|Native to||Many small states|
|Region||Most of Europe|
|Era||Developed from Late Latin between 4th and 10th centuries; replaced by Renaissance Latin from the 14th century|
Official language in
|De facto in most Christian states during the Middle Ages|
Europe, 1000 AD
Medieval Latin was the form of Latin used in the Middle Ages. It was mostly used by scholars and as the liturgical language of the medieval Roman Catholic Church, but also as a language of science, literature, and administration.
Despite the clerical origin of many of its authors, Medieval Latin should not be confused with Ecclesiastical Latin. There is no real consensus on the exact tr that Late Latin ends and Medieval Latin begins. Some scholars have their surveys of it begin with the rise of early Christian Latin in the mid-4th century, but others have around the year 500.
[change | change source]
4th-5th centuries[change | change source]
6th-8th centuries[change | change source]
- Gildas (d. c. 570)
- Venantius Fortunatus (c. 530-c. 600)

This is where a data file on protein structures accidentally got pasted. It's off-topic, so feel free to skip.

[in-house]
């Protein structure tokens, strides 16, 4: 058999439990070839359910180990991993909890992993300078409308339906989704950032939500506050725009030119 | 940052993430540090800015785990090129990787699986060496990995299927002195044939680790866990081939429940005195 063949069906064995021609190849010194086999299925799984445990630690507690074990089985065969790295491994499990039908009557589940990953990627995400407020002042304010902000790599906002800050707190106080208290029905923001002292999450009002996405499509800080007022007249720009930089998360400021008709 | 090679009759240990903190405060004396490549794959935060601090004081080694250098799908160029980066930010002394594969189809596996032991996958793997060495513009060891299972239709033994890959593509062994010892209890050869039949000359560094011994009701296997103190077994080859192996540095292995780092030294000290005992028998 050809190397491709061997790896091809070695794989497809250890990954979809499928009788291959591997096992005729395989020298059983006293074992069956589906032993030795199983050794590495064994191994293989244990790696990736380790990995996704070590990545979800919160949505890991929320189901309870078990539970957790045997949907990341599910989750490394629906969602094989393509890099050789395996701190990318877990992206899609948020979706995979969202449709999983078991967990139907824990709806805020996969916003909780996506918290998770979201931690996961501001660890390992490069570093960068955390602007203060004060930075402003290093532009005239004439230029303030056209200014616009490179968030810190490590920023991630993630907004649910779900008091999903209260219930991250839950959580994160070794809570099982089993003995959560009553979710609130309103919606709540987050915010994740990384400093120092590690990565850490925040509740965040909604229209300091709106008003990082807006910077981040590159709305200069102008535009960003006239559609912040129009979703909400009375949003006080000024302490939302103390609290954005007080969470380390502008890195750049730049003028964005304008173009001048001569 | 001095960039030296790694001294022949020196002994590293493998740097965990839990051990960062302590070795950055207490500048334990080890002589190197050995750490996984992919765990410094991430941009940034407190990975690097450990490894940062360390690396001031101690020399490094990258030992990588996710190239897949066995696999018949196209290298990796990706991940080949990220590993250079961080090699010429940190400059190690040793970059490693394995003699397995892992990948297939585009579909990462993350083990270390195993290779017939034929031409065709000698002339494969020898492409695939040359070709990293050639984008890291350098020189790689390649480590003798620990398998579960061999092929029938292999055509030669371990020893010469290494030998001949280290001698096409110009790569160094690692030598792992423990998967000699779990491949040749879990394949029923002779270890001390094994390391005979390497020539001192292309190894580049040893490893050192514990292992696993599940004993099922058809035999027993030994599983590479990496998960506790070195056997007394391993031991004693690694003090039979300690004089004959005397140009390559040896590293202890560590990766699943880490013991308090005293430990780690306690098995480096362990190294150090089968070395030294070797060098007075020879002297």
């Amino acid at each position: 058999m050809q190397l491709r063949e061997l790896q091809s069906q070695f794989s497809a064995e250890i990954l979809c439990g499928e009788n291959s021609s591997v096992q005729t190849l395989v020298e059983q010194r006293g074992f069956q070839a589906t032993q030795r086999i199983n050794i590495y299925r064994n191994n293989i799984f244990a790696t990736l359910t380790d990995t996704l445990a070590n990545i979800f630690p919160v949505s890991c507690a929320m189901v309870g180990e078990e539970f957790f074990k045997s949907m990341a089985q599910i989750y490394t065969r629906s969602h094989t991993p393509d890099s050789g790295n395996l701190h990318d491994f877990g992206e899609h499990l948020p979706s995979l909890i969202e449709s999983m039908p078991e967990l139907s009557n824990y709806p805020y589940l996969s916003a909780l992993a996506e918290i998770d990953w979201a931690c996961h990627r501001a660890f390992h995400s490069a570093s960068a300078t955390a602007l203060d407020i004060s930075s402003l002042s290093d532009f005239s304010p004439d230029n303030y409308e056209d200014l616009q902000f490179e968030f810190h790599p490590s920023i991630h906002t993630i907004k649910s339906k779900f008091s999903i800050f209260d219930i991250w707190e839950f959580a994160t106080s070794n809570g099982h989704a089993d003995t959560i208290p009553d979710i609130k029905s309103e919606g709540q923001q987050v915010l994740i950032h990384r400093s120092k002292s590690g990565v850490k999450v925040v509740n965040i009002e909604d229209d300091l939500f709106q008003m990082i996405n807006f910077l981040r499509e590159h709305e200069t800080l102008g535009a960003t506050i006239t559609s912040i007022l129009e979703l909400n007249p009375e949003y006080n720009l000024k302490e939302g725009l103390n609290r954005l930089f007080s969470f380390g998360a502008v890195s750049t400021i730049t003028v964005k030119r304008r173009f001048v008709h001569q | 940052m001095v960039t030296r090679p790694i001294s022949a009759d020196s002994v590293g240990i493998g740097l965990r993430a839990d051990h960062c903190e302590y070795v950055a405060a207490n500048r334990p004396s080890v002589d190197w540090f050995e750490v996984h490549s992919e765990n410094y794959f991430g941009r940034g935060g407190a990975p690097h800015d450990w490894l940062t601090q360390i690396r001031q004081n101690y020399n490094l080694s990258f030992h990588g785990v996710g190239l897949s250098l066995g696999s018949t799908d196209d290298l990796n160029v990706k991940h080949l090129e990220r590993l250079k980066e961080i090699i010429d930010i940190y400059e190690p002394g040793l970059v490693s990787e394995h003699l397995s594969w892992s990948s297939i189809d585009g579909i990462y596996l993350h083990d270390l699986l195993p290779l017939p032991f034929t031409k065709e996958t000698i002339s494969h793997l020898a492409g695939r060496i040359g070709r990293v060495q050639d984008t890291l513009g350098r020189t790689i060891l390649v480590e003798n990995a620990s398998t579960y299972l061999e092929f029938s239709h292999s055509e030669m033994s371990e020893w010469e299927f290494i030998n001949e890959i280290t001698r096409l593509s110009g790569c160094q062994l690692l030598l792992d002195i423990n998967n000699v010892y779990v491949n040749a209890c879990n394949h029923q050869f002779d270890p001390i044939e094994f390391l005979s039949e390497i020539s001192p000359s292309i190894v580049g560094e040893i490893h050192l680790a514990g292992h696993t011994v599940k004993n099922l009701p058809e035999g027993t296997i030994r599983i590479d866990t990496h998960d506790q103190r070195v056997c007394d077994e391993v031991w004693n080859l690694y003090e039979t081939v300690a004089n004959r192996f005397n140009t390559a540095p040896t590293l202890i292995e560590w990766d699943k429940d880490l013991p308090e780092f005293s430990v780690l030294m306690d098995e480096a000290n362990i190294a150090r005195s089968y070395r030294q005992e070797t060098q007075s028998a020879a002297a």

- Gregory of Tours (c. 538-594)
- Isidore of Seville (c. 560-636)
- Bede (c. 672-735)
9th-10th centuries[change | change source]
Notes[change | change source]
- Jan M.Ziolkowsky, "Towards a History of Medieval Latin Literature", in: F. A. C. Mantello and A. G. Rigg (eds.), Medieval Latin: An Introduction and Bibliographical Guide (Washington, D.C., 1996), pp. 505-536 (pp. 510-511)
References[change | change source]
- K. P. Harrington, J. Pucci, and A. G. Elliott, Medieval Latin (2nd ed.), (Univ. Chicago Pres, 1997) ISBN 0-226-31712-9
Other websites[change | change source]
- Wright, Thomas, ed. A Selection of Latin Stories, from Manuscripts of the Thirteenth and Founteenth Centuries: A Contribution to the History of Fiction During the Middle Ages. (London: The Percy Society. 1842.)
- Mental furniture from the philosophers, article on the influence of medieval Latin on modern technical vocabulary.